The observed application properties of the selected topcoat systems, suggest that ‘New Acrylic #2’ is still slightly deficient in cold flex and fails cold impact but is otherwise a good performer. ‘New Acrylic #3’ performs slightly better in that both cold property measurements are met, although the cold flex is a borderline pass. ‘New Acrylic #4’ is a better performer overall and matches or surpasses the pass control comparative for all properties measured.
The performance topcoat environmental stability was measured in two separate experiments. The first was run on conventional fully finished leather in a pure binder system. The ‘New Acrylic #4’ binder system was found to offer improvement over the general purpose acrylic binder system and perform just behind the high performance PUD pass control system. It is important to note that the crust selected for finishing in this experiment has a significant impact on the overall performance.
In all cases, the same crust from the same side was used via a matched-pair methodology. Nevertheless, the crust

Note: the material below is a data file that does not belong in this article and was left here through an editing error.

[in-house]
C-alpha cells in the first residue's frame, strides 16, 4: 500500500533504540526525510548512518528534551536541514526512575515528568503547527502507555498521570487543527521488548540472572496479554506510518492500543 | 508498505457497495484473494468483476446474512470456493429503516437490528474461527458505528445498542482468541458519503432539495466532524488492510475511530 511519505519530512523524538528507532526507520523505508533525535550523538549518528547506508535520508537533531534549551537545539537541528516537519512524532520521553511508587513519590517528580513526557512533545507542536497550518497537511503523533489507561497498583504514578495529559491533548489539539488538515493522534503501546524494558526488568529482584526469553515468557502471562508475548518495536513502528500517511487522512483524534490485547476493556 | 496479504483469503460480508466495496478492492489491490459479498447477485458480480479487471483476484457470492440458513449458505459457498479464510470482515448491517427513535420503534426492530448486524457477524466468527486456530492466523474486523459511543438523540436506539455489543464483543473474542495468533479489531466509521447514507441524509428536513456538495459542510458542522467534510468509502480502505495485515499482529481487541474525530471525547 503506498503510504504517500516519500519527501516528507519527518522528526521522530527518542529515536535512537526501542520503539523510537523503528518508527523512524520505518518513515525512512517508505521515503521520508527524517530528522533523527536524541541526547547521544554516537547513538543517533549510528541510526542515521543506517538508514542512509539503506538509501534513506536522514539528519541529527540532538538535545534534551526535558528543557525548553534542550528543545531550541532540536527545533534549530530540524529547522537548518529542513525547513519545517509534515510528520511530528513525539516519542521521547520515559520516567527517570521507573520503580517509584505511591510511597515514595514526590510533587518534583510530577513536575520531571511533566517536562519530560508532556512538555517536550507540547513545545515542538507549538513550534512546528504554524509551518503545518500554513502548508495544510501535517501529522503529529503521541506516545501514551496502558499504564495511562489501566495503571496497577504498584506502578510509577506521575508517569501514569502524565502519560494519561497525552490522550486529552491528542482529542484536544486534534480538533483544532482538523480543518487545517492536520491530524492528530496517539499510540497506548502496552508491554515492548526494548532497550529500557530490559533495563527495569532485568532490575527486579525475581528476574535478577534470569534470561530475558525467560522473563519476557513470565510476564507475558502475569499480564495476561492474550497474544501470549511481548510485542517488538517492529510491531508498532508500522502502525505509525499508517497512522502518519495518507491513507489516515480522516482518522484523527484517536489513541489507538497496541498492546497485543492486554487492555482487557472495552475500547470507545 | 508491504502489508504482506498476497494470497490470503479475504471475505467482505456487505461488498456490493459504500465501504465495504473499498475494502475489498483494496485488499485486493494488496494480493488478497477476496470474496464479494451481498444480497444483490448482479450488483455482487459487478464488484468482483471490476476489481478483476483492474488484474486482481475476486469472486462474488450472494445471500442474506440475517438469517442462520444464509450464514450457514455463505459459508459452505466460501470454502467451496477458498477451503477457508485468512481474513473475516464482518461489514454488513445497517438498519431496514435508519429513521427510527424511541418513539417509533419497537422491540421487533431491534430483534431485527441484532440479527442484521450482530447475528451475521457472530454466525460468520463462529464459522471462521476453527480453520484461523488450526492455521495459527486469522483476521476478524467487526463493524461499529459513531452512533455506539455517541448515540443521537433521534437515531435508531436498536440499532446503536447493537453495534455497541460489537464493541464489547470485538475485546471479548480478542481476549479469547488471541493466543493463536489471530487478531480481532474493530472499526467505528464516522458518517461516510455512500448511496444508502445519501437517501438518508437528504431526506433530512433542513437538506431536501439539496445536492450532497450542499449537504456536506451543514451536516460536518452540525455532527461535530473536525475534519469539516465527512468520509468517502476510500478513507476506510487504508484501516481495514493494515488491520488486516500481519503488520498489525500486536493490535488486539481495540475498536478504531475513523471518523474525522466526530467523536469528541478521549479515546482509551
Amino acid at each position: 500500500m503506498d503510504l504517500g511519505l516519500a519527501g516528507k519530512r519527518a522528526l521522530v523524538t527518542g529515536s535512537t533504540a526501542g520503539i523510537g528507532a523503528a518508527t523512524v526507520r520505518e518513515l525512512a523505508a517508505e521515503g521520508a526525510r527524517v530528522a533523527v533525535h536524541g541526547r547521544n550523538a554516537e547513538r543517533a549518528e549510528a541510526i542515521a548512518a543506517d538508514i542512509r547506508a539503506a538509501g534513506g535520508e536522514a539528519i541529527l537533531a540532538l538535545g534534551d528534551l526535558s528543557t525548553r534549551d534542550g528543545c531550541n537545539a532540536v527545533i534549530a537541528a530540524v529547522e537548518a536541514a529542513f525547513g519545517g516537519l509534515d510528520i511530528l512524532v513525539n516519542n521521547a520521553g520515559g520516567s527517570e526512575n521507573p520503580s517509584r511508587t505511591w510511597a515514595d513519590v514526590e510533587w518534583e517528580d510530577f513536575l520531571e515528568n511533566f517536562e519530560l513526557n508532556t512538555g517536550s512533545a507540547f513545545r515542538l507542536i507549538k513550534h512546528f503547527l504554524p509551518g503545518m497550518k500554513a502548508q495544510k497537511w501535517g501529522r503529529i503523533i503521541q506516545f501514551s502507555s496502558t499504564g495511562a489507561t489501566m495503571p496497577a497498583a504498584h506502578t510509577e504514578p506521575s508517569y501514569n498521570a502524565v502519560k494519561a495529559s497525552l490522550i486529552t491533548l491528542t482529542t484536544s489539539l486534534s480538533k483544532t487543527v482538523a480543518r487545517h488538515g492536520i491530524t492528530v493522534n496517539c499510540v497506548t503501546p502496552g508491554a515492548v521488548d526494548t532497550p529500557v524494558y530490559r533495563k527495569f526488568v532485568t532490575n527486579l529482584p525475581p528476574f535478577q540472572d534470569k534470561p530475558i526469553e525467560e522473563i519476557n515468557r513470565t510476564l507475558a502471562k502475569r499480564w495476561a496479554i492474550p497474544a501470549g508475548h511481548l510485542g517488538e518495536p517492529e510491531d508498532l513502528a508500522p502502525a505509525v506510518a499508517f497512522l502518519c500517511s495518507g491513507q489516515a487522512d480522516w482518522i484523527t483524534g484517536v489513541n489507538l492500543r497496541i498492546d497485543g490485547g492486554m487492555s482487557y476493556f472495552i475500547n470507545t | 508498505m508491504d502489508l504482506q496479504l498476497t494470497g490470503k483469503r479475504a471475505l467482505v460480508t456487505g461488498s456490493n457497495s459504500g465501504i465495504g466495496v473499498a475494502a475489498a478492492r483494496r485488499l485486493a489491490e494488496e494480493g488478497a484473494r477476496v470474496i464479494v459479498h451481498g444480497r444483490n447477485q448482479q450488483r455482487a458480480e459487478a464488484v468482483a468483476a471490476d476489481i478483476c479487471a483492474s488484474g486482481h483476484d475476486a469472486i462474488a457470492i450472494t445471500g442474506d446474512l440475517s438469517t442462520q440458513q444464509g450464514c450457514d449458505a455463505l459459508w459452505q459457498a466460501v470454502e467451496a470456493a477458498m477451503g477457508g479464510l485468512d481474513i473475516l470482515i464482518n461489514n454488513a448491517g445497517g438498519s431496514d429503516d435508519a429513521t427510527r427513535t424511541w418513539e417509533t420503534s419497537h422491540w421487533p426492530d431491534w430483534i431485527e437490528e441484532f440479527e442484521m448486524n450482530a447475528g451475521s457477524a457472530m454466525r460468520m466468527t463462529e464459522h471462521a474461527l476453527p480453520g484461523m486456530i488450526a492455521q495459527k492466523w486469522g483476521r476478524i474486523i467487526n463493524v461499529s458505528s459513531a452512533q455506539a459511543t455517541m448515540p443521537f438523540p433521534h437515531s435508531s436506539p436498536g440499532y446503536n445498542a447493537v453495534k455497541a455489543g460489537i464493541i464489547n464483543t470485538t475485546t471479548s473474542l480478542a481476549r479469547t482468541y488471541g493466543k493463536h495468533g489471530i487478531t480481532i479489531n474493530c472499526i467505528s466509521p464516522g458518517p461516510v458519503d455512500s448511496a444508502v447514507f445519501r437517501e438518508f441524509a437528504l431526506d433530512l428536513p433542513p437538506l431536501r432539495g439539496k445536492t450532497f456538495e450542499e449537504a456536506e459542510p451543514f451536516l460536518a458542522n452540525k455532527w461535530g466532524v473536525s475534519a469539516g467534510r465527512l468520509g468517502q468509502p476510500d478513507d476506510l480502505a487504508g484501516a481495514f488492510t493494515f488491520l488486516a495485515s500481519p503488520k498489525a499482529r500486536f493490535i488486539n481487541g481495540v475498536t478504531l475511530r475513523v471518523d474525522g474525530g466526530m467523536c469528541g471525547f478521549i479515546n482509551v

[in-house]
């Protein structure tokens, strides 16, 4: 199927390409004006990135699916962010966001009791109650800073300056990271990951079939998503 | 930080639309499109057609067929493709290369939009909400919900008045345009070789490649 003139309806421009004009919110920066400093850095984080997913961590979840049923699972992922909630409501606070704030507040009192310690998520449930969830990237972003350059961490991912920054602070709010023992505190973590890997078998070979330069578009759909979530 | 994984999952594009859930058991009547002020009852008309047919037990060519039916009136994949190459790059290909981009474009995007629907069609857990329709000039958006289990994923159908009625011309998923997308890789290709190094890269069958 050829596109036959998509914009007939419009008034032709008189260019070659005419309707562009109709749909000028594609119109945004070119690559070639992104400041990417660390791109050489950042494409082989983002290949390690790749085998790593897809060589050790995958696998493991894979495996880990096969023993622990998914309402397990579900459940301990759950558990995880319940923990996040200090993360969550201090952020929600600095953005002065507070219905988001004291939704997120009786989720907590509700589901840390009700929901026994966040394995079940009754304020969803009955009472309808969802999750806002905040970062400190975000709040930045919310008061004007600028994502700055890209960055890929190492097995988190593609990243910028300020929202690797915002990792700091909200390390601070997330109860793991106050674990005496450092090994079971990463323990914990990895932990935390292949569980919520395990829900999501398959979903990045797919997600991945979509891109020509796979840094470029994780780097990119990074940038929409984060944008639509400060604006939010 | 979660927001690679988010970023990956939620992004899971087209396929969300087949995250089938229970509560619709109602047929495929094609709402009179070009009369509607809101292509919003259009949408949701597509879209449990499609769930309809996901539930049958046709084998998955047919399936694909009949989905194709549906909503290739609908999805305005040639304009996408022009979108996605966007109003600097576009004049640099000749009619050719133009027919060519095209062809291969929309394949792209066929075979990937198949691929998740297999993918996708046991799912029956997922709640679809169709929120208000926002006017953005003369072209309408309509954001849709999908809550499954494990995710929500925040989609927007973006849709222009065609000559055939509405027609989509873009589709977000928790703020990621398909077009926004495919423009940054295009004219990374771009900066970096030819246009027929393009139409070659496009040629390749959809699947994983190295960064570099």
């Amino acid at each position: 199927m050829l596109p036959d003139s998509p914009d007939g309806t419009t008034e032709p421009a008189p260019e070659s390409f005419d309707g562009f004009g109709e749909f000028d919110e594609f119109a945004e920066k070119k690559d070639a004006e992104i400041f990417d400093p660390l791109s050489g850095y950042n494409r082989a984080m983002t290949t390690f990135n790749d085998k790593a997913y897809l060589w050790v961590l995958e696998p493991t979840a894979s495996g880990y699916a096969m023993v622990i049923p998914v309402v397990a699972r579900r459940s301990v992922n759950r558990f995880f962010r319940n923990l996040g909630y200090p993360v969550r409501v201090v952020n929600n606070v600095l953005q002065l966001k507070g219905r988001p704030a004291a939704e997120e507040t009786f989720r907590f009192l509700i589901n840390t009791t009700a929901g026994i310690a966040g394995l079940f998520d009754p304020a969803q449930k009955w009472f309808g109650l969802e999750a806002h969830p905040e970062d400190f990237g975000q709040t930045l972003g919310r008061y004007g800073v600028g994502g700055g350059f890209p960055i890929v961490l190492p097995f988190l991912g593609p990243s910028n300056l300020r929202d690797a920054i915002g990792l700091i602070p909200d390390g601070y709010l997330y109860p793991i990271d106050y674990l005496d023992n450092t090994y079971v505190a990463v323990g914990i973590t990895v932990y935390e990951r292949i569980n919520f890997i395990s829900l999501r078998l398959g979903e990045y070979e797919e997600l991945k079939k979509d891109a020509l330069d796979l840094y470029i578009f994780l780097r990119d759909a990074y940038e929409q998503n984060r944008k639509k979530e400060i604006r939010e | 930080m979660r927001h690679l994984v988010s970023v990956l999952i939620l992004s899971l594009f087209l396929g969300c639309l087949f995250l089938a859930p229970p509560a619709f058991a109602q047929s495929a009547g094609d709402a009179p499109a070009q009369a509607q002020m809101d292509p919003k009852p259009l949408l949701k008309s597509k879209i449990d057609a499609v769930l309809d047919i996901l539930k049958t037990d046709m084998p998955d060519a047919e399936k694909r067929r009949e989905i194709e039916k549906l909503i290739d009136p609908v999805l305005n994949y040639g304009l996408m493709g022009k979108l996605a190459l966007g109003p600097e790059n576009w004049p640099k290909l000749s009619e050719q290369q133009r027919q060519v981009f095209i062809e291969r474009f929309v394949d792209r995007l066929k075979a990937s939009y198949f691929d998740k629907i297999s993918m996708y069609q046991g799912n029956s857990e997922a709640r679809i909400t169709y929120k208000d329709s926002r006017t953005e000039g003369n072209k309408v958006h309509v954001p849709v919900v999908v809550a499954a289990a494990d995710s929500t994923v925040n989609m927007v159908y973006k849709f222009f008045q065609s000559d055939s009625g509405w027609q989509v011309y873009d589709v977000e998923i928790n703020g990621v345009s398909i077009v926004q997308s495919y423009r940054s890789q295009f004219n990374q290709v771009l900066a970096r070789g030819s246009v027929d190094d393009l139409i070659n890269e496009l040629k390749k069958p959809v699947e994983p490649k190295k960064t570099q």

itself contributes a significant level of embrittlement apart from the finishing composition. In the second set of environmental stability experiments, free films were studied to eliminate the consequence of the crust. In this study, the mixed acrylic/PUD system was found to be more stable, maintain more of the original elasticity and change less in colour than the pure PUD system. This suggests that replacing 50% of the PUD with the appropriate acrylic binder offers improved stability or less embrittlement and film fade.
The anti-soiling topcoat application properties compare two new acrylic binders with an existing commercial acrylic binder. In order to provide a fail control, the performance topcoated upholstery article used for this anti-soiling comparison was included without any anti-soiling overspray. The pass control significantly improves soiling resistance and the topcoats based on the two new acrylic binders perform similarly or demonstrate an incremental improvement (as in the case of New Acrylic #4). As noted earlier, the primary driver for this work is advancement in the performance topcoat; however, it is important to maintain anti-soiling performance to optimise commercial utility.